This weekend the Edinburgh Fringe Festival kicks off. The largest arts festival of it’s kind in the world and this year there are over 3000 different shows on offer.
3000 shows, sounds like an awful lot of shows, even to somebody, who eats, drinks and sleeps theatre.
There’s no way you could see them all, and when faced with a hefty guide containing all those shows, in which every company has done their absolute best to make their show sound like the ONE TO WATCH, it can feel almost impossible to know which shows are actually worth seeing, and which maybe aren’t.
If you’ve never been to the fringe festival before, or even if you have, and still feel a bit overwhelmed by it (when I first hit the royal mile in August that is exactly how I will be feeling) then here a few handy tips of how to go about visiting the greatest show on earth…
1. Pick a safe bet.
Along with the official fringe brochure, each year, many of the leading newspapers and theatre pubblications release their list of ones to watch. These lists get more comprehensive once the fringe has actually begun and reviews begin to come out, but people like Lyn Gardener have access to shows, companies and theatre goodies that others of us can only dream of. Type in ‘Top 10 things to see at the Edinburgh Fringe’ to google, and you’ll be greeted with lists from The Guardian, The Skinny and The Telegraph. Picking a show from one of these lists is a pretty good place to start.
2. Do your research.
Don’t just rely on other peoples opinions though. It might not sound like the care free, go with the flow festival vibe you’d expect from the Edinburgh Fringe, but doing your research before you get there will save you hours of sitting in a dark room politely watching a terrible show. Believe you and me, terrible shows happen. The fringe festival is a completely open access festival, meaning everyone, anyone and their dog can put on a show there. And they do in their thousands. This is one of the things that makes the festival so special, but special isn’t always good! Having a quick browse through the brochure, or the Edinburgh Fringe site, putting together a list of shows you like the sound of, and then doing a quick google of the theatre companies name can give you a much better picture of how good the show will be. First and foremost do the company even have their own website? How do they look on social media? Do they have any reviews of this show or previous ones? Sure a new company might have spent more time making an amazing show and not building a website, and you shouldn’t rule them out because of this, but to be on the safe side, don’t fill your whole trip with the unknown.
3. Don’t plan out your entire trip.
It’s always a good idea to leave an afternoon, an evening or a full day depending on how long your visit is, completely unplanned. Reviews come out daily (hourly, thanks to social media) and you’ll almost definitely hear about a show while you’re up there that you absolutely do not want to miss, so having a bit of space in your timetable to fit these gems in, often ends up being your favourite part of your visit.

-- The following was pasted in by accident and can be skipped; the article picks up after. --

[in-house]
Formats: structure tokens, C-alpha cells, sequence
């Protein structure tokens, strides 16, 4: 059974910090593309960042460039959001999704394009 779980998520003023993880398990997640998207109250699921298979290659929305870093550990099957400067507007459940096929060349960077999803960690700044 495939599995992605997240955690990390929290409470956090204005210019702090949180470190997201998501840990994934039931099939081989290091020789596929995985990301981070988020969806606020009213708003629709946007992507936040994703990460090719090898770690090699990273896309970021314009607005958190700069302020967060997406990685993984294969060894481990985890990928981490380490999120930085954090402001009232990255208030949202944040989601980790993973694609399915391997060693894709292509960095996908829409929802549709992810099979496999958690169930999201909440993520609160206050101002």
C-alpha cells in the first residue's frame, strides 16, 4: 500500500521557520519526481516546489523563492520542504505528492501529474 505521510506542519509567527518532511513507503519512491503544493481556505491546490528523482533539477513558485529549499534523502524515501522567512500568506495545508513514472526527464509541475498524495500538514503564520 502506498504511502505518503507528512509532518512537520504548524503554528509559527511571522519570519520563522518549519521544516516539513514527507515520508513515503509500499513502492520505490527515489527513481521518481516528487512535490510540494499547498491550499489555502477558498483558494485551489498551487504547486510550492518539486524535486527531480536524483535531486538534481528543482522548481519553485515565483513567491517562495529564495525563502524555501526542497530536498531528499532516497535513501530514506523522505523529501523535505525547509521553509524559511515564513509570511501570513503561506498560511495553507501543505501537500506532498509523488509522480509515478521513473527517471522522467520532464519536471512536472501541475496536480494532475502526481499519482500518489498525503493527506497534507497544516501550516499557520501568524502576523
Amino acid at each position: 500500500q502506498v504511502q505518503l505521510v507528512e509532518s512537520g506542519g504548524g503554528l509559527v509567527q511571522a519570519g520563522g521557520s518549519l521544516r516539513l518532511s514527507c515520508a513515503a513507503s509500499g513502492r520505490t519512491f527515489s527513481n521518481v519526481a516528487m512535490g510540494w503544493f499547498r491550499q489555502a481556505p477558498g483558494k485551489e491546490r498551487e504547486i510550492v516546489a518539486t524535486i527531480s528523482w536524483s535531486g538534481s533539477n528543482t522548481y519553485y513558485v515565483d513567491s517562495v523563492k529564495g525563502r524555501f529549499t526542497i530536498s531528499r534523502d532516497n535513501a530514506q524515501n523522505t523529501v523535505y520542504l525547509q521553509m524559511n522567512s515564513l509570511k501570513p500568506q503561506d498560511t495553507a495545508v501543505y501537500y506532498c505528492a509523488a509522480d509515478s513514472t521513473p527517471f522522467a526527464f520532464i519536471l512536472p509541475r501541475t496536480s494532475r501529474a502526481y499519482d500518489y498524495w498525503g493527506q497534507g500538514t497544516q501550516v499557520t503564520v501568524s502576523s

4. Take a risk.
These gaps in your itinerary are a great time to take a risk. Whether that is on a company you’ve never heard of before, or pushing yourself with the type of shows you go to see. In some ways the whole Fringe Festival is a risk. Its a risk for places that aren’t normally venues to give it a go and it’s a risk for performers who pour their heart, soul and heaps of money into taking their show there. If you go and see a show that you would never normally dream of seeing, then you probably won’t be the only person in the audience a little bit nervous about what they have let themselves into. Maybe you’ll hate it, or maybe you will stumble upon that little known comedian that nobody has ever heard of before, and you’ll feel like you were part of something really special. Either way it will add tenfold to your experience, and what the fringe is, really, all about.
5. Make the most of the free stuff!
If you don’t want to spend money on the great unknown or taking a risk, then the free fringe is a great way to see new acts on a budget. Every year the free fringe produces it’s own guide of shows that are free to attend, where a bucket is passed around at the end and you are asked to make a no obligation donation if you liked the show. It’s a great way to see something different, or to fill an unplanned hour. As well as this you’ll find loads of promoters out on the street with ticket offers and give aways, and everyday new shows are listed on the half price hut, which while you’re tickets aren’t free, you can sometimes get some of the biggest best shows for half the price, so it is always worth dropping by and taking a look! In fact download the Fringe App, which is not only great for seeing what’s on offer at the half price hut, but also for finding venues, and saves you having to lug your guide around with you as all the shows are listed on their too!
6. Don’t forget to eat, rest and see Edinburgh!
It’s easy when your planning out your trip to tell yourself you will see a different show every hour. Of course you want to dedicate your trip to seeing as much of the fringe as possible, but don’t forget Edinburgh is a beautiful city, and leaving a little bit of time to take in the sights, grab some good food or a delicious coffee and reflect on what you’ve seen, means the whole trip won’t pass you by in a razzle dazzle blur!
So there you have it, my beginners guide to the fringe. Are you a seasoned pro and do you think I missed anything? Are you heading up to the fringe this year? And do you have any top picks for us here in the office? Lyndsey and I are both heading up this year to find some exciting new STUFF to bring to Lancashire in the future, so keep an eye out for our reviews, and seasons to come!